This fibula, a type of brooch used to pin outer garments, features a crossbar that ends in three onion-shaped terminals, which give the fibula a shape reminiscent of a crossbow. An arched bow connects the crossbar to the longer catchplate, which is ornamented with vegetal motifs.
Crossbow fibulae, a type of brooch whose name derives from its resemblance to the much-later weapon, were used by men to pin an outer robe at the right shoulder. The folds of the robe were gathered beneath the arched bow segment of the fibula above the trilobed crossbar and held in place by a pin, while the longer catchplate projected vertically above the shoulder. During the fourth through sixth centuries men, typically of Germanic origin, who were granted an official position in the Roman Empire wore such fibula to communicate this important social distinction.
Inscription by Wen Cheng-ming in the right: (writing of T'ao Ch'ien's "Peach Blossom Spring") During the reign-period T'ai-yüan (326-97) of the Chin dynasty there lived in Wu-ling a certain fisherman. One day, as he followed the course of a stream, he became unconscious of the distance he had traveled. All at once he came upon a grove of blossoming peach trees which lined either bank for hundreds of paces. No tree of any other kind stood amongst them, but there were fragrant flowers, declicate and lovely to the eye, and the air was filled with drifting peachbloom. The fisherman, marveling, passed on to discover where the grove would end. It ended at a spring; and then there came a hill. In the side of the hill was a small opening which seemed to promise a gleam of light. The fisherman left his boat and entered the opening. It was almost too cramped at first to afford him passage; but when he had taken a few dozen steps he emerged into the open light of day. He faced a spread of level land. Imposing buildings stood among rich fields and pleasant ponds all set with mulbery and willow. Linking paths led everywhere, and the fowls and dogs of one farm could be heard from the next. People were coming and going and working in the fields. Both the men and the women dressed in exactly the same manner as people outside; white-haired elders and tufted children alike were cheerful and contented. Some, noticing the fisherman, started in great surprise and asked him where he had come from. He told them his story. They then invited him to their home, where they set out wine and killed chikens for a feast. When news of his coming spread through the village everyone came in to question him. For their part they told him how their forefathers, fleeing from the troubles of the age of Ch'in, had come with their wives and neighbors to this isolated place, never to leave it. From that time on they had been cut off from the outside world. They asked what age was this: they had never even heard of the Han, let alone its successors the Wei and the Chin. The fisherman answered each of their questions in full, and they sighed and wondered at what he had to tell. The rest all invied him to their homes in turn, and in each house food and wine were set before him. It was only after a stay of several days that he took his leave. "Do not speak of us to the people outside," they said. But when he had regained his boat and was retracing his original route, he marked it at point after point; and on reaching the prefecture he sought audience of the prefect and told him all of these things. The prefect immediately dispatched officers to go back with the fisherman. He hunted for the marks he had made, but grew confused and never found his way again. The learned and virtuous hermit Liu Tzu-chi heard the story and went off elated to find the place. But he had no success, and died at length of a sickness. Since that time there have been no further "seekers of the ford." To the right is the "Peach Blossom Spring." 1542, spring, third month, sixth day. Written by Cheng-ming at the age of 73. --the translation of the writing is tran. by Cyril Birch, Anthology of Chinese Literature (1965, pp. 167-68). Seal of Wen Cheng-ming following the long inscription: Cheng-ming. Additional seals: One unidentified seal at lower right corner: Lang-huan hsien-kuan ts'ang-shan, One almost illegible seal at lower left corner: Ch'iu Ying. (This was identified by Mr. James Robinson; therefore, this painting was attributed to Ch'iu Ying.)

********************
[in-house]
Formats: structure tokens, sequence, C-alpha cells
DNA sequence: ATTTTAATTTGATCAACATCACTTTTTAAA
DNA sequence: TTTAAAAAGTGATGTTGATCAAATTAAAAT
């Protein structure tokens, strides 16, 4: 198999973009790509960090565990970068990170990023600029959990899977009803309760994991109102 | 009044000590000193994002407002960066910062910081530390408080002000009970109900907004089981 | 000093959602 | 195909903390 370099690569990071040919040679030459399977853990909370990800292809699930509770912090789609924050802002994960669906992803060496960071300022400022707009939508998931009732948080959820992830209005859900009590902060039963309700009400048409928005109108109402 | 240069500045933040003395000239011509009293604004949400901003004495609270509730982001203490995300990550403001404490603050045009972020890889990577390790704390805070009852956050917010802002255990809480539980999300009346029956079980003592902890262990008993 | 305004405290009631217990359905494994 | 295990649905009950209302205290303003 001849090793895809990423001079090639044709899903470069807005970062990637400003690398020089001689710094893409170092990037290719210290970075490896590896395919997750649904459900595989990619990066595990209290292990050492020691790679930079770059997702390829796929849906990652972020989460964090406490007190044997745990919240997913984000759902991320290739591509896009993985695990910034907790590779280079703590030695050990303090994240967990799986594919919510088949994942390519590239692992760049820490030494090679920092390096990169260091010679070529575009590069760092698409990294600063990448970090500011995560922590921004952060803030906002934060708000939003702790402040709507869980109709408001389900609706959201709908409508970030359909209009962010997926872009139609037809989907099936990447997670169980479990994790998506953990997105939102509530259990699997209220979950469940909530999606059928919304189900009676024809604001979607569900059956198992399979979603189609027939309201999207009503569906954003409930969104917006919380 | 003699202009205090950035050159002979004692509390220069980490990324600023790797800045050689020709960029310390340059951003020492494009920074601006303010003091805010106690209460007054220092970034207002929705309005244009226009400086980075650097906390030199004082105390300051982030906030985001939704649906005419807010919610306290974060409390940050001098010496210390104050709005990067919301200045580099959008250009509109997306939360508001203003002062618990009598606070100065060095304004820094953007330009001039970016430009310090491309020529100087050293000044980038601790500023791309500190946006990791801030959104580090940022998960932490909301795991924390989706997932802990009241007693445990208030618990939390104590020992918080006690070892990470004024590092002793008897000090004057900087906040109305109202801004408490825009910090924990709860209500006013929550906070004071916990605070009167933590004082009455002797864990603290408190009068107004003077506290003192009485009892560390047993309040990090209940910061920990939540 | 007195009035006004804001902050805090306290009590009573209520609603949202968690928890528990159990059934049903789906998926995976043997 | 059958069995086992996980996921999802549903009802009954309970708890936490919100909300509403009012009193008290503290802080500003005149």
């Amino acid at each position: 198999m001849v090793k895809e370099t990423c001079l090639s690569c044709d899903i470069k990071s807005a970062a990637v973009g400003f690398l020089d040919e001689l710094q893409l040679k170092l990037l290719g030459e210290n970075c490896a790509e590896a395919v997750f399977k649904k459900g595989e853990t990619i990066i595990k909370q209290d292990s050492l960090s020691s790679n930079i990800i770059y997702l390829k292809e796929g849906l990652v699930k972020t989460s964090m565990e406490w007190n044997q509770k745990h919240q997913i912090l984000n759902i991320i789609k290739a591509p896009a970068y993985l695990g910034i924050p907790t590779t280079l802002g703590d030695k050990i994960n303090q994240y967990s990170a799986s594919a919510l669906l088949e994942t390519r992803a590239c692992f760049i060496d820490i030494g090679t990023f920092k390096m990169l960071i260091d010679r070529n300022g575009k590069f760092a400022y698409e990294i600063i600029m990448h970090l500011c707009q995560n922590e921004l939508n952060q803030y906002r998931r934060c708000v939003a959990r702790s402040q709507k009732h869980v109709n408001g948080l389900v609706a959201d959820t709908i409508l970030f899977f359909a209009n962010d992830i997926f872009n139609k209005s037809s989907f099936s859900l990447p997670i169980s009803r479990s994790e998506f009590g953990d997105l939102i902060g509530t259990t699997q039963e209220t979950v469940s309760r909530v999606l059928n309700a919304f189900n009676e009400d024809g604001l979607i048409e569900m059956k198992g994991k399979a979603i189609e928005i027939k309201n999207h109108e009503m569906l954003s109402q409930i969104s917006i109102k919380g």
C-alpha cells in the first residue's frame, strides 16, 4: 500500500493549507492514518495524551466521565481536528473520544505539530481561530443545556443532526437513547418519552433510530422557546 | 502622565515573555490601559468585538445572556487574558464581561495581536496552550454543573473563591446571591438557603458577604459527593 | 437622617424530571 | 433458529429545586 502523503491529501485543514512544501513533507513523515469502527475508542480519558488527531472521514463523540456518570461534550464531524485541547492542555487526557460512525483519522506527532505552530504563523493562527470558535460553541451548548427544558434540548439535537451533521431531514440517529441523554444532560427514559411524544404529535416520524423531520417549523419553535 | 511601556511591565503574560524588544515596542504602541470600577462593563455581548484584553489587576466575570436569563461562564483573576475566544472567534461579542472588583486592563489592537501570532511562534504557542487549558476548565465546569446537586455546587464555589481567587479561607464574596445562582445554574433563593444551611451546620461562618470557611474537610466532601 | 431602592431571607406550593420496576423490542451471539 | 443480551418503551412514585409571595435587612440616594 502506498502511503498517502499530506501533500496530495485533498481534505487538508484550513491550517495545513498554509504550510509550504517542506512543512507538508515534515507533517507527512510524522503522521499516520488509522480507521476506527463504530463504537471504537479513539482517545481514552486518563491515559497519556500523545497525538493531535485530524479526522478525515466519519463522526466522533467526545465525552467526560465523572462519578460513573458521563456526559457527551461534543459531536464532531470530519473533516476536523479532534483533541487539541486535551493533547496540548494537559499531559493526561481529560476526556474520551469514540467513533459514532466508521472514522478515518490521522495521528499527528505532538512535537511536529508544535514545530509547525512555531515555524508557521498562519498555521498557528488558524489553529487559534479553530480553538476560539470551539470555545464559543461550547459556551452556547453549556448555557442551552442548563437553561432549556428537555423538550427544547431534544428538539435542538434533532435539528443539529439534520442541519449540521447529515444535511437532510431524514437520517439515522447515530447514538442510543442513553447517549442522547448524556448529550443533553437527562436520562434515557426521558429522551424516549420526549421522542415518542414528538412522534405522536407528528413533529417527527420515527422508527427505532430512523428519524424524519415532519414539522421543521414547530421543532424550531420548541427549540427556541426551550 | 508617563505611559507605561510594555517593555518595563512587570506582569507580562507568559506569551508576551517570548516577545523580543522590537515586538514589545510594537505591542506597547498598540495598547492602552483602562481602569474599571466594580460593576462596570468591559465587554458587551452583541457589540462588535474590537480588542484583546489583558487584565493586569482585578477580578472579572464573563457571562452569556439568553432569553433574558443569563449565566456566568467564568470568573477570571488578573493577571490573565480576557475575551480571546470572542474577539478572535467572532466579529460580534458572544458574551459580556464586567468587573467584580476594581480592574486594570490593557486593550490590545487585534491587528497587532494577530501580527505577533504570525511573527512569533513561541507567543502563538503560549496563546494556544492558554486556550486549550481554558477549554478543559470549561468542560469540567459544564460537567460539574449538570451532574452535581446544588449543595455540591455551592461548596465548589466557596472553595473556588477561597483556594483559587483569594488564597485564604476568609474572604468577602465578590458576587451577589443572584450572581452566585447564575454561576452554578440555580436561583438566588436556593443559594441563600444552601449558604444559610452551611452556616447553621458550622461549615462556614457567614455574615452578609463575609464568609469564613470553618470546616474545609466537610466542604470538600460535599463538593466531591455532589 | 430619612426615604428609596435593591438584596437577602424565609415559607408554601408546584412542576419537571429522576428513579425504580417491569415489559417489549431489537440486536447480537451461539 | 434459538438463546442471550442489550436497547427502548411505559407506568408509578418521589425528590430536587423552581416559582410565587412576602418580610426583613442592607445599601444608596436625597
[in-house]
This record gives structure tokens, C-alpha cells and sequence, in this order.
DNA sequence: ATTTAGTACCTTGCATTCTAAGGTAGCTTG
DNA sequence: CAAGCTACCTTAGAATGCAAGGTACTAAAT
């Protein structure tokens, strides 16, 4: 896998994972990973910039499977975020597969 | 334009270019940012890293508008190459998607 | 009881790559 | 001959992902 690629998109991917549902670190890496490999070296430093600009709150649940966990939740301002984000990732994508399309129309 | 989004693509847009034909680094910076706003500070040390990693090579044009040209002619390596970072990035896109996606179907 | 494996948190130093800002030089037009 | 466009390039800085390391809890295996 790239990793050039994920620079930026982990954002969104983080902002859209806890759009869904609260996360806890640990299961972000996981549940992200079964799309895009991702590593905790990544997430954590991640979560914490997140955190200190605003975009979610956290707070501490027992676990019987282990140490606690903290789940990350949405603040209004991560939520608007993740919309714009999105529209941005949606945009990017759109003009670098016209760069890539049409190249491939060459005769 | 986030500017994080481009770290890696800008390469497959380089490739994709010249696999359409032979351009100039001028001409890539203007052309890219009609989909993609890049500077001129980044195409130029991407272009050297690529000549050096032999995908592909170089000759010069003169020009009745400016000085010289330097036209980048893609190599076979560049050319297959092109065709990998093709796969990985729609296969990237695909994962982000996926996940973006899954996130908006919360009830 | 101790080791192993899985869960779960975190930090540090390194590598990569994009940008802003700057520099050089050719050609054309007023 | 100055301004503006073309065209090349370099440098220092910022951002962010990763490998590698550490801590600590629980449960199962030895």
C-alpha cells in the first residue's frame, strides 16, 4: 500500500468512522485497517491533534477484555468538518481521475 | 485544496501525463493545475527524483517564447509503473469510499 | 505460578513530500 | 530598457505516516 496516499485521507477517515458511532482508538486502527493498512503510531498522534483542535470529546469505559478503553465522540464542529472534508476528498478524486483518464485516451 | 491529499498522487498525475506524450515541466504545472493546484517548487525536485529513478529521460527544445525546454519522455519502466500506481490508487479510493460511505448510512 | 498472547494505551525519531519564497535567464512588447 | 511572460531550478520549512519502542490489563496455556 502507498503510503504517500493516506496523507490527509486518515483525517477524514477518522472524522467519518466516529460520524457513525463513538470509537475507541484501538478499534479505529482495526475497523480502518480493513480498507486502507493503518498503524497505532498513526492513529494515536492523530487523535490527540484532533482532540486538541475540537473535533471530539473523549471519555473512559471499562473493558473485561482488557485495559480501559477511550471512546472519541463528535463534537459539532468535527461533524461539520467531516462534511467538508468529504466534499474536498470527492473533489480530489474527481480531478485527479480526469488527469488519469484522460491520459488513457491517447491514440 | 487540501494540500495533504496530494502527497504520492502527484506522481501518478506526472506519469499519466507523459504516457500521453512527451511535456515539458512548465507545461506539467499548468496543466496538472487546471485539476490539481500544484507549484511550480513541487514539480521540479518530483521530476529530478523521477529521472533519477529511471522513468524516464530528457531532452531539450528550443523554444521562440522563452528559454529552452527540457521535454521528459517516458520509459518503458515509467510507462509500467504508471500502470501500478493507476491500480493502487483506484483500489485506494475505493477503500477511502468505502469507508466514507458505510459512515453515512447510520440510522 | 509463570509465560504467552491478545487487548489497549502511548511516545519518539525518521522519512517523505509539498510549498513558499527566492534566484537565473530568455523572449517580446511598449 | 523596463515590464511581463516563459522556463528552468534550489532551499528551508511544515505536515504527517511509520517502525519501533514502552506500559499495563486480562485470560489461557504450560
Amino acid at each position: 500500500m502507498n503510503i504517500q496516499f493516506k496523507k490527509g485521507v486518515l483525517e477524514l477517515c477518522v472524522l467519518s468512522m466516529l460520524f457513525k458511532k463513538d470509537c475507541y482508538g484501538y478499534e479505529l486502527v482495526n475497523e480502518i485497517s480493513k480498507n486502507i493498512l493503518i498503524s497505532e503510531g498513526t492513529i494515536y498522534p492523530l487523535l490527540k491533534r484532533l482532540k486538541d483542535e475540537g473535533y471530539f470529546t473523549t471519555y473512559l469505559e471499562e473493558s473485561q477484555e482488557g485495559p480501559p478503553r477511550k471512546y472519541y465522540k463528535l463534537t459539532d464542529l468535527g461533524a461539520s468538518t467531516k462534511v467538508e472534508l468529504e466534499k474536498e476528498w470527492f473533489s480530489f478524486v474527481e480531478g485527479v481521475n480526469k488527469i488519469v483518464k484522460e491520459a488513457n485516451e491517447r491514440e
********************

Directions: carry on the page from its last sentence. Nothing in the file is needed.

In this fan painting mounted as an album leaf, a fishing boat is moored at shore. Water stretches to the right, and above it calligraphic text recounting the story of Peach Blossom Spring. To the left of the boat, are green riverbanks, blossoming peach trees, and a man in a small cave.
This fan is a rare collaboration between two famous artists from Suzhou who belonged to different social strata. The calligraphy is the work of the great literati (non-professional artist) master Wen Zhengming, while the painting is by the professional painter Qiu Ying. Literati artists such as Wen were part of an educated elite that pursued painting and calligraphy as gentlemanly pastimes rather than for financial gain. By contrast, painters who earned their living selling their work usually came from humble families and seldom had a formal education.
The scene is from The Account of the Peach Blossom Spring, inscribed on the scroll by Wen. This famous prose work written by Tao Yuanming (372–427), the great poet of the Eastern Jin dynasty (317–420), tells the story of an ordinary man who stumbles upon a utopian world that he cannot find again after leaving it. The tale was reinterpreted by many Chinese poets and thinkers and has western counterparts in stories from Arcadia to Brigadoon.